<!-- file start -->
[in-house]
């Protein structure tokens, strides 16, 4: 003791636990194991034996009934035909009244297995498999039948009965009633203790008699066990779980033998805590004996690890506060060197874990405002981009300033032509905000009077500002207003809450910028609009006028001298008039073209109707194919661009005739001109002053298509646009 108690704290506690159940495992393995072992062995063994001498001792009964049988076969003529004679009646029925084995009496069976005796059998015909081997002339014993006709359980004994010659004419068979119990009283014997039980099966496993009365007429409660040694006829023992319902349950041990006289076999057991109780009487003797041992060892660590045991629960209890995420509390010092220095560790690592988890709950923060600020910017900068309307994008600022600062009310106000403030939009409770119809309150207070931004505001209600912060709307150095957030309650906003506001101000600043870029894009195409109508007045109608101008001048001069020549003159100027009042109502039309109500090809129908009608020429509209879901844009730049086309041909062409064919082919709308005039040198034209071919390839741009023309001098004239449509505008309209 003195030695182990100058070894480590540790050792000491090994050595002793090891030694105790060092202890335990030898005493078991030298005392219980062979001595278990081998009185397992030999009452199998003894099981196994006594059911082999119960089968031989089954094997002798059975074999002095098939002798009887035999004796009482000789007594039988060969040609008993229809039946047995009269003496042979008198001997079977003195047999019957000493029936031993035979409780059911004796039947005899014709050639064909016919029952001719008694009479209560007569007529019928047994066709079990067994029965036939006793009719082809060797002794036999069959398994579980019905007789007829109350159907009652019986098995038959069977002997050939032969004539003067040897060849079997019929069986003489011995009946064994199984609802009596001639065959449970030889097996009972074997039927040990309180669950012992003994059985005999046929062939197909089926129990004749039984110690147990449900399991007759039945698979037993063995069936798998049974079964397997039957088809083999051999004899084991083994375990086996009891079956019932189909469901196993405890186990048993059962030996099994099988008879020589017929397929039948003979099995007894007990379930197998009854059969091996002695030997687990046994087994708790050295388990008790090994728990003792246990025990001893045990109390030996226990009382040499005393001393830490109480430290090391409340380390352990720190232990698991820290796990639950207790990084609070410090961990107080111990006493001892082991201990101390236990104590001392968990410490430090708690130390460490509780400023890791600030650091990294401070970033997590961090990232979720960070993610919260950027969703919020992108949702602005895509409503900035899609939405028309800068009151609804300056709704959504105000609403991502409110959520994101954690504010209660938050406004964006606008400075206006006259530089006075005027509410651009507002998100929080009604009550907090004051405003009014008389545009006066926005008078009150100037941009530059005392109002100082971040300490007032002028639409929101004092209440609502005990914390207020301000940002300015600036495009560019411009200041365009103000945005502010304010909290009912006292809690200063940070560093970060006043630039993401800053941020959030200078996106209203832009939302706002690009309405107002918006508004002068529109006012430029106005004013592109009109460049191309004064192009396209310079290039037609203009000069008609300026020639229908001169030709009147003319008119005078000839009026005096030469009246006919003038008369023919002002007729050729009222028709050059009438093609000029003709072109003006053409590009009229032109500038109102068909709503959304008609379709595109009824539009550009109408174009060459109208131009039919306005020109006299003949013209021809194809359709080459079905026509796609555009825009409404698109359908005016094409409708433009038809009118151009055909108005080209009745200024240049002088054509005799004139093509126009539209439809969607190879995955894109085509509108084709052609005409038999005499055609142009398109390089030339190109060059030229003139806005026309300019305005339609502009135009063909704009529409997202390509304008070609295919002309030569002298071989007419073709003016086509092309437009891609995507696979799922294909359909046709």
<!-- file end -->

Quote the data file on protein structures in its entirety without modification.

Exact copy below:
[in-house]
């Protein structure tokens, strides 16, 4: 003791636990194991034996009934035909009244297995498999039948009965009633203790008699066990779980033998805590004996690890506060060197874990405002981009300033032509905000009077500002207003809450910028609009006028001298008039073209109707194919661009005739001109002053298509646009 108690704290506690159940495992393995072992062995063994001498001792009964049988076969003529004679009646029925084995009496069976005796059998015909081997002339014993006709359980004994010659004419068979119990009283014997039980099966496993009365007429409660040694006829023992319902349950041990006289076999057991109780009487003797041992060892660590045991629960209890995420509390010092220095560790690592988890709950923060600020910017900068309307994008600022600062009310106000403030939009409770119809309150207070931004505001209600912060709307150095957030309650906003506001101000600043870029894009195409109508007045109608101008001048001069020549003159100027009042109502039309109500090809129908009608020429509209879901844009730049086309041909062409064919082919709308005039040198034209071919390839741009023309001098004239449509505008309209 003195030695182990100058070894480590540790050792000491090994050595002793090891030694105790060092202890335990030898005493078991030298005392219980062979001595278990081998009185397992030999009452199998003894099981196994006594059911082999119960089968031989089954094997002798059975074999002095098939002798009887035999004796009482000789007594039988060969040609008993229809039946047995009269003496042979008198001997079977003195047999019957000493029936031993035979409780059911004796039947005899014709050639064909016919029952001719008694009479209560007569007529019928047994066709079990067994029965036939006793009719082809060797002794036999069959398994579980019905007789007829109350159907009652019986098995038959069977002997050939032969004539003067040897060849079997019929069986003489011995009946064994199984609802009596001639065959449970030889097996009972074997039927040990309180669950012992003994059985005999046929062939197909089926129990004749039984110690147990449900399991007759039945698979037993063995069936798998049974079964397997039957088809083999051999004899084991083994375990086996009891079956019932189909469901196993405890186990048993059962030996099994099988008879020589017929397929039948003979099995007894007990379930197998009854059969091996002695030997687990046994087994708790050295388990008790090994728990003792246990025990001893045990109390030996226990009382040499005393001393830490109480430290090391409340380390352990720190232990698991820290796990639950207790990084609070410090961990107080111990006493001892082991201990101390236990104590001392968990410490430090708690130390460490509780400023890791600030650091990294401070970033997590961090990232979720960070993610919260950027969703919020992108949702602005895509409503900035899609939405028309800068009151609804300056709704959504105000609403991502409110959520994101954690504010209660938050406004964006606008400075206006006259530089006075005027509410651009507002998100929080009604009550907090004051405003009014008389545009006066926005008078009150100037941009530059005392109002100082971040300490007032002028639409929101004092209440609502005990914390207020301000940002300015600036495009560019411009200041365009103000945005502010304010909290009912006292809690200063940070560093970060006043630039993401800053941020959030200078996106209203832009939302706002690009309405107002918006508004002068529109006012430029106005004013592109009109460049191309004064192009396209310079290039037609203009000069008609300026020639229908001169030709009147003319008119005078000839009026005096030469009246006919003038008369023919002002007729050729009222028709050059009438093609000029003709072109003006053409590009009229032109500038109102068909709503959304008609379709595109009824539009550009109408174009060459109208131009039919306005020109006299003949013209021809194809359709080459079905026509796609555009825009409404698109359908005016094409409708433009038809009118151009055909108005080209009745200024240049002088054509005799004139093509126009539209439809969607190879995955894109085509509108084709052609005409038999005499055609142009398109390089030339190109060059030229003139806005026309300019305005339609502009135009063909704009529409997202390509304008070609295919002309030569002298071989007419073709003016086509092309437009891609995507696979799922294909359909046709």